For the Birds Radio Program: Loons

Original Air Date: June 22, 1987

Loons are doing fairly well in Minnesota and Wisconsin, but are in trouble in Michigan.

Duration: 3′26″


(Recording of a Common Loon)

Minnesota and Wisconsin are abundant in natural riches that other states squandered long ago. Even those people who are least interested in wildlife get a thrill from hearing the eerie call of a loon.

(Recording of a Common Loon)

Loons live in the Northland from early April through early December. They winter along the southeastern coast, but down there they wear drab grayish feathers, saving their spectacular breeding plumage for the pristine lakes of North Country.

In Wisconsin and Minnesota, loon numbers are large and fairly secure. But next door in Michigan, loon numbers have plummeted so badly that the Michigan Department of Natural Resources recently classified the loon as threatened there. No one is exactly sure why loons have declined so dramatically in Michigan, but people pressure is surely the main culprit. Shoreline development destroys many loon nesting sites, because loons must nest within inches of the water’s edge–their legs are so far back on their bodies that they can’t walk on or take off in flight from land. A speeding motorboat leaves a wake that can drown loon chicks or dislodge a loon nest from shore, dumping eggs into the water. Some breeding loons occasionally leave their small lakes to go fishing in Lake Michigan–where increasing numbers of loons are caught in commercial fishermen’s nets. And the very popularity of loons is dangerous to their health–people who canoe up to a loon family may get a thrill from hearing the “loon laugh” at their approach, but this tremolo call is a response to severe stress. Stress itself can kill a loon, and frightened adults may leave their eggs or young for a few minutes, giving gulls, raccoons, or other predators a chance to sneak in and eat the babies. People who like to escape from city life to the solitude of a cabin on the lake usually quickly learn to respect a loon’s equal need for solitude. Fortunately, loons are big enough, and loud enough, to be enjoyed at a distance.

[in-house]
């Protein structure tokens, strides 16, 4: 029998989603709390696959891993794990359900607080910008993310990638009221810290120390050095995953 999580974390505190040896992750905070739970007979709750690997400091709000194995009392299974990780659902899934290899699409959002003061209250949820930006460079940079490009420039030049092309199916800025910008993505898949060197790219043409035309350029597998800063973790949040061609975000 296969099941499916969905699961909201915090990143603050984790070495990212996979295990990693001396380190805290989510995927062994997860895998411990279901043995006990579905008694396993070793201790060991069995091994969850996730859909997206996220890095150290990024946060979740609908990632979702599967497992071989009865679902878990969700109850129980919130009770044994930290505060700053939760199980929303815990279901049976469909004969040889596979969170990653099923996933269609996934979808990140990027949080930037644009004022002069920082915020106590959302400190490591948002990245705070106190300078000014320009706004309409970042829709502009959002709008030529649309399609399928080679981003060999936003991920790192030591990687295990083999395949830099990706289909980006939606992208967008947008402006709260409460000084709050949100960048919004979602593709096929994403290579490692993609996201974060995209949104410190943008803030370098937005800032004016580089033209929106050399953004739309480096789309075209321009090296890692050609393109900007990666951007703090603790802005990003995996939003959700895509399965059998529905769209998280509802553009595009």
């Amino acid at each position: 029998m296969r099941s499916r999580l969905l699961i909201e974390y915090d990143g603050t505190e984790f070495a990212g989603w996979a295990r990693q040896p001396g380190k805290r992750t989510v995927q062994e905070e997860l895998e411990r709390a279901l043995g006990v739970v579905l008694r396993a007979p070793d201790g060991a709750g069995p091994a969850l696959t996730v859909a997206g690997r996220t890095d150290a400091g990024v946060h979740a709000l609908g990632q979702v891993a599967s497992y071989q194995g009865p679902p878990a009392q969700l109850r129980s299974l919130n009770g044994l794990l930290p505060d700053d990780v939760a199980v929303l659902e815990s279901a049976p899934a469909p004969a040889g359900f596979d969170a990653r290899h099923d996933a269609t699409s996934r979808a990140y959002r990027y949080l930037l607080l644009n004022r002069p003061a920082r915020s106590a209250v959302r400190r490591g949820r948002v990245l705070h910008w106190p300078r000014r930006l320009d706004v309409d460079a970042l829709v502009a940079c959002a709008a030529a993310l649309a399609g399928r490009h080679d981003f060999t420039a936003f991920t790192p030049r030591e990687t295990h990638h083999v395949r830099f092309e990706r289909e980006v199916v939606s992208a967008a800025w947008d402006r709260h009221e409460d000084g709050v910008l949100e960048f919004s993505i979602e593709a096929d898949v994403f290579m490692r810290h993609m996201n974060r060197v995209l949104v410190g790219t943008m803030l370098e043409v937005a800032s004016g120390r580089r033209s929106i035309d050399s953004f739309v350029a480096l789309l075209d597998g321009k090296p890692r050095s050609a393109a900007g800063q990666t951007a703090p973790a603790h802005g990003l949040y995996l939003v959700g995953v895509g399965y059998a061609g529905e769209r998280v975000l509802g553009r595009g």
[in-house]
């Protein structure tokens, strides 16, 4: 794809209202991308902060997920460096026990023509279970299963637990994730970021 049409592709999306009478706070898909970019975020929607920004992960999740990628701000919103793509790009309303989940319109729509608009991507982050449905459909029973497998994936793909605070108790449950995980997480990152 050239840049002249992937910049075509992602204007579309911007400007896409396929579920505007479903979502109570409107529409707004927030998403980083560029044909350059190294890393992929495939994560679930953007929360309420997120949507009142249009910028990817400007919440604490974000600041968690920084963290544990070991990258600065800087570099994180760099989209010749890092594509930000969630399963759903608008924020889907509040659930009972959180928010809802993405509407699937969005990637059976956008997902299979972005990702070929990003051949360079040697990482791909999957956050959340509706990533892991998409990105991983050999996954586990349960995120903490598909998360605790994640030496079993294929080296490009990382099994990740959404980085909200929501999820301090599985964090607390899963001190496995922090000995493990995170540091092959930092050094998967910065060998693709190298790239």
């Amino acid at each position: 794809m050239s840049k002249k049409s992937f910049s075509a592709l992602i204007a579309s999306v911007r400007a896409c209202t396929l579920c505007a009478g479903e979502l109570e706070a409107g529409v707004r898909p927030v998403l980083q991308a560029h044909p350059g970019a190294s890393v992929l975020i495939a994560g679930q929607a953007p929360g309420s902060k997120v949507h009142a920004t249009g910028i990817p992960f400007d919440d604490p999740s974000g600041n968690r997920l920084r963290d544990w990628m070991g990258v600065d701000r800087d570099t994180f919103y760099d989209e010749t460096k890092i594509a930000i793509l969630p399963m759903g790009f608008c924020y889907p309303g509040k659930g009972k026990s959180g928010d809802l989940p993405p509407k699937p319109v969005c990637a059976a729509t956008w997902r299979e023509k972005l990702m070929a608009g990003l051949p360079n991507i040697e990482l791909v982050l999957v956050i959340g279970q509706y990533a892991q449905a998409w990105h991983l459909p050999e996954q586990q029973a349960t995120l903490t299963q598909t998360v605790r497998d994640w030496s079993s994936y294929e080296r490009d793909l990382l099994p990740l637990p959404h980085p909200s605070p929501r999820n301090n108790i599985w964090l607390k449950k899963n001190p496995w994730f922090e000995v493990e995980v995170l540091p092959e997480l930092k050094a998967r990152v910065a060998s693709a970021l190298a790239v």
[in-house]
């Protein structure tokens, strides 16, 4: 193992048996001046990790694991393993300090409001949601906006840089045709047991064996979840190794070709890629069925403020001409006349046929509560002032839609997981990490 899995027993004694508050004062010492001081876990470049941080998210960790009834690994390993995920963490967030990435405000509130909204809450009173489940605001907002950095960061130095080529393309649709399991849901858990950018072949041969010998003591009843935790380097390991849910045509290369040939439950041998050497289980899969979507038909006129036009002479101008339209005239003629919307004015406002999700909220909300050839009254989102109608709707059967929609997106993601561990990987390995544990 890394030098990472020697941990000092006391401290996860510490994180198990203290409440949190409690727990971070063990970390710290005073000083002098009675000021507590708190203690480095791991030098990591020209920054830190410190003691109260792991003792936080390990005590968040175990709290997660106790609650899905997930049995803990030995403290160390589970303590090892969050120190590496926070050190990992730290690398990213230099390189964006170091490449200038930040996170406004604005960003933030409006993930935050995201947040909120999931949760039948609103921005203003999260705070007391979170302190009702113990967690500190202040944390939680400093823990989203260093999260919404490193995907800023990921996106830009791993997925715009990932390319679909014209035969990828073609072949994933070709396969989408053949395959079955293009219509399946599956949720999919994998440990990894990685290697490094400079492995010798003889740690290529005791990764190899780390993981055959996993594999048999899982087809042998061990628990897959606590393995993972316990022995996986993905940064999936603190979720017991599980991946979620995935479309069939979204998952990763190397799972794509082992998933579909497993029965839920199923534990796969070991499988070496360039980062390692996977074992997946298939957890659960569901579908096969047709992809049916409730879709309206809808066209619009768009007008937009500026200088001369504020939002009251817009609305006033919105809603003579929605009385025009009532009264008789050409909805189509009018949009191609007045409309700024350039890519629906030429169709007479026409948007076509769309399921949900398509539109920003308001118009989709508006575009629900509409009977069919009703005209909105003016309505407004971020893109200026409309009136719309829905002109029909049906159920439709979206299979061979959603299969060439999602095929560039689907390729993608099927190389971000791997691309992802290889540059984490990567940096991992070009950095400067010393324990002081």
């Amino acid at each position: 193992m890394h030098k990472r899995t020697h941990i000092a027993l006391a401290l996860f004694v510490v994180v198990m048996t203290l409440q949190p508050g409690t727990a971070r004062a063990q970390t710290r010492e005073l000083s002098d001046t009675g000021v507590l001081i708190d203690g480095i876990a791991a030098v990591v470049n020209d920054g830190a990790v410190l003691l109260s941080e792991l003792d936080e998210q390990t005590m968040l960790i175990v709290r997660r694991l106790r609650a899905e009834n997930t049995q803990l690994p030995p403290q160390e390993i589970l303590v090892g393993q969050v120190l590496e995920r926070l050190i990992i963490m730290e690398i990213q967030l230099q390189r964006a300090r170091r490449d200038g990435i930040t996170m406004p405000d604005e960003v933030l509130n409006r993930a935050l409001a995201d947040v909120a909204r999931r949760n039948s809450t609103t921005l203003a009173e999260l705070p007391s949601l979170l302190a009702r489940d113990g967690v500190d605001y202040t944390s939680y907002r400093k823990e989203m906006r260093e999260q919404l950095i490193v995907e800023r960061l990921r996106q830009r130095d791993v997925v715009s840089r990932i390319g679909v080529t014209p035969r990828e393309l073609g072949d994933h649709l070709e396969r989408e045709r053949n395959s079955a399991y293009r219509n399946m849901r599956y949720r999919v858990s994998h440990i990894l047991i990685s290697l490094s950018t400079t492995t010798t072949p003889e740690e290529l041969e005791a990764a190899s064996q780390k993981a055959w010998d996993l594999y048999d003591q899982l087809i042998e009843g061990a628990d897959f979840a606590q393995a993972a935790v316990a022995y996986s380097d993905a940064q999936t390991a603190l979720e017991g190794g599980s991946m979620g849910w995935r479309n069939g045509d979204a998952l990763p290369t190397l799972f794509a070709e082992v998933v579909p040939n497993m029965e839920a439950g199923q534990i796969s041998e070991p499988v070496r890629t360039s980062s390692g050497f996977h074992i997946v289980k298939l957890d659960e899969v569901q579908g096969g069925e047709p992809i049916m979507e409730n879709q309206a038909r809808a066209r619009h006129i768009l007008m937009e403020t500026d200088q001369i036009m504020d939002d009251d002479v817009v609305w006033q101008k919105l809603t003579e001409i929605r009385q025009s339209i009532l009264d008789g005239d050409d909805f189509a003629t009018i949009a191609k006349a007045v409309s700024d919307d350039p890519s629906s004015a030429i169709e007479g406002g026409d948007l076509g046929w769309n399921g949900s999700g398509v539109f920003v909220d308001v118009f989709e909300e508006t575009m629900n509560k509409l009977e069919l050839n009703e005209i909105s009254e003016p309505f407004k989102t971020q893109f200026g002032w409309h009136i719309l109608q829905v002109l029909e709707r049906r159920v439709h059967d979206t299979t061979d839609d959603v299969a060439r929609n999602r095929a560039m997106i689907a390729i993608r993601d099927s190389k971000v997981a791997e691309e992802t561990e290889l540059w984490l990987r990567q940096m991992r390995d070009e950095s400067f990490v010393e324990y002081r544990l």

Loons are so popular in Minnesota that some people look for them in the wrong places–like on Peabody Street, where loon windsocks have been sprouting up like dandelions. Goose windsocks were originally developed for hunters, who used them to decoy geese down to fields. And as long as there’s a breeze, they make a rather pretty lawn decoration. But whoever got the idea to make loon windsocks clearly knew more about the buying habits of Minnesotans than they did about loons, which can’t do anything but flounder about helplessly on land. And if it isn’t pitiful enough to see all these poor grounded birds sitting forlornly on lawns, take a look at one when the breeze dies down and it flattens out like an empty sack of potatoes. Nope, if I want to see a loon, I’ll look out on a lake or up in the sky, not in somebody’s front yard.

(Recording of a Common Loon)

This is Laura Erickson, and this program has been “For the Birds.”